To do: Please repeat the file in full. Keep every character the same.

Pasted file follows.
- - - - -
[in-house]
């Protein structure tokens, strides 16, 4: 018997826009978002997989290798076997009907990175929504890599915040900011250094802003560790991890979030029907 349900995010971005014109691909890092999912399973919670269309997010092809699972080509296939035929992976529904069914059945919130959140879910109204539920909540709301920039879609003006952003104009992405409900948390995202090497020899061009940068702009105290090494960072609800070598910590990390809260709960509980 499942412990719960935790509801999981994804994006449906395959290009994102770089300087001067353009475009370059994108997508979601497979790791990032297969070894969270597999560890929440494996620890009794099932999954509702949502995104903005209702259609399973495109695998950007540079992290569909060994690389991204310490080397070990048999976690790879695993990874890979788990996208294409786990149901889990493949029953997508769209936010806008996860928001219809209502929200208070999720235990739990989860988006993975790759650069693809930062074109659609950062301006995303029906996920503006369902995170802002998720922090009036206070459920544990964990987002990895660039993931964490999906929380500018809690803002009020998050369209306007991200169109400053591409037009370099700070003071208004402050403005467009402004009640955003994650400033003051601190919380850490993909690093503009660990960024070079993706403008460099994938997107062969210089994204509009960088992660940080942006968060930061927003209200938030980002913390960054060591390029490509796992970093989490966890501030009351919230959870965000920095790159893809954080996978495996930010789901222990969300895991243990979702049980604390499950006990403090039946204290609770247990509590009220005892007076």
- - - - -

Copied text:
[in-house]
């Protein structure tokens, strides 16, 4: 018997826009978002997989290798076997009907990175929504890599915040900011250094802003560790991890979030029907 349900995010971005014109691909890092999912399973919670269309997010092809699972080509296939035929992976529904069914059945919130959140879910109204539920909540709301920039879609003006952003104009992405409900948390995202090497020899061009940068702009105290090494960072609800070598910590990390809260709960509980 499942412990719960935790509801999981994804994006449906395959290009994102770089300087001067353009475009370059994108997508979601497979790791990032297969070894969270597999560890929440494996620890009794099932999954509702949502995104903005209702259609399973495109695998950007540079992290569909060994690389991204310490080397070990048999976690790879695993990874890979788990996208294409786990149901889990493949029953997508769209936010806008996860928001219809209502929200208070999720235990739990989860988006993975790759650069693809930062074109659609950062301006995303029906996920503006369902995170802002998720922090009036206070459920544990964990987002990895660039993931964490999906929380500018809690803002009020998050369209306007991200169109400053591409037009370099700070003071208004402050403005467009402004009640955003994650400033003051601190919380850490993909690093503009660990960024070079993706403008460099994938997107062969210089994204509009960088992660940080942006968060930061927003209200938030980002913390960054060591390029490509796992970093989490966890501030009351919230959870965000920095790159893809954080996978495996930010789901222990969300895991243990979702049980604390499950006990403090039946204290609770247990509590009220005892007076």